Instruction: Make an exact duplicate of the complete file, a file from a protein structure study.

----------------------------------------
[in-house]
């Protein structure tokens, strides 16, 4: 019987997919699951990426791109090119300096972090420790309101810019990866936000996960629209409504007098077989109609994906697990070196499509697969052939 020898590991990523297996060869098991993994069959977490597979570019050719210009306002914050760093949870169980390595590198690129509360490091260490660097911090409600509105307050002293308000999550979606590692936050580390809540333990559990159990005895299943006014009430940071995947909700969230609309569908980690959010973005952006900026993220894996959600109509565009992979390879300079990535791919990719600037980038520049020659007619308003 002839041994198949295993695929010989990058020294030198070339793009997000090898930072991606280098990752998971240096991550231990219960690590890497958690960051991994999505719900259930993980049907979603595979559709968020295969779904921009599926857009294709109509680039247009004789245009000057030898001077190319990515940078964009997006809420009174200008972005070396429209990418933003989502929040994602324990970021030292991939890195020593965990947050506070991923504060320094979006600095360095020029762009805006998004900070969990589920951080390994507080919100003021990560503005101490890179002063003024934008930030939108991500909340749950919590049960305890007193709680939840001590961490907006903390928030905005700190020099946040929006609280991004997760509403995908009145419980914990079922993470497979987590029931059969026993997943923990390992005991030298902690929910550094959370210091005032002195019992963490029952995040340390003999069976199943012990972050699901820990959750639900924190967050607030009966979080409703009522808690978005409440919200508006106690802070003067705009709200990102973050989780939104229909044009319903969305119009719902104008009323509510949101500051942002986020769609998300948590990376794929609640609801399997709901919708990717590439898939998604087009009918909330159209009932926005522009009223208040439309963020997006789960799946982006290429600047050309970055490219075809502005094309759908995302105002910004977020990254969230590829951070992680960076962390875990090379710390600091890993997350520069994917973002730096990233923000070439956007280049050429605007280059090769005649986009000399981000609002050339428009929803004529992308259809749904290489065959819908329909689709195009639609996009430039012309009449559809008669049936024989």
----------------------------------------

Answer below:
[in-house]
């Protein structure tokens, strides 16, 4: 019987997919699951990426791109090119300096972090420790309101810019990866936000996960629209409504007098077989109609994906697990070196499509697969052939 020898590991990523297996060869098991993994069959977490597979570019050719210009306002914050760093949870169980390595590198690129509360490091260490660097911090409600509105307050002293308000999550979606590692936050580390809540333990559990159990005895299943006014009430940071995947909700969230609309569908980690959010973005952006900026993220894996959600109509565009992979390879300079990535791919990719600037980038520049020659007619308003 002839041994198949295993695929010989990058020294030198070339793009997000090898930072991606280098990752998971240096991550231990219960690590890497958690960051991994999505719900259930993980049907979603595979559709968020295969779904921009599926857009294709109509680039247009004789245009000057030898001077190319990515940078964009997006809420009174200008972005070396429209990418933003989502929040994602324990970021030292991939890195020593965990947050506070991923504060320094979006600095360095020029762009805006998004900070969990589920951080390994507080919100003021990560503005101490890179002063003024934008930030939108991500909340749950919590049960305890007193709680939840001590961490907006903390928030905005700190020099946040929006609280991004997760509403995908009145419980914990079922993470497979987590029931059969026993997943923990390992005991030298902690929910550094959370210091005032002195019992963490029952995040340390003999069976199943012990972050699901820990959750639900924190967050607030009966979080409703009522808690978005409440919200508006106690802070003067705009709200990102973050989780939104229909044009319903969305119009719902104008009323509510949101500051942002986020769609998300948590990376794929609640609801399997709901919708990717590439898939998604087009009918909330159209009932926005522009009223208040439309963020997006789960799946982006290429600047050309970055490219075809502005094309759908995302105002910004977020990254969230590829951070992680960076962390875990090379710390600091890993997350520069994917973002730096990233923000070439956007280049050429605007280059090769005649986009000399981000609002050339428009929803004529992308259809749904290489065959819908329909689709195009639609996009430039012309009449559809008669049936024989």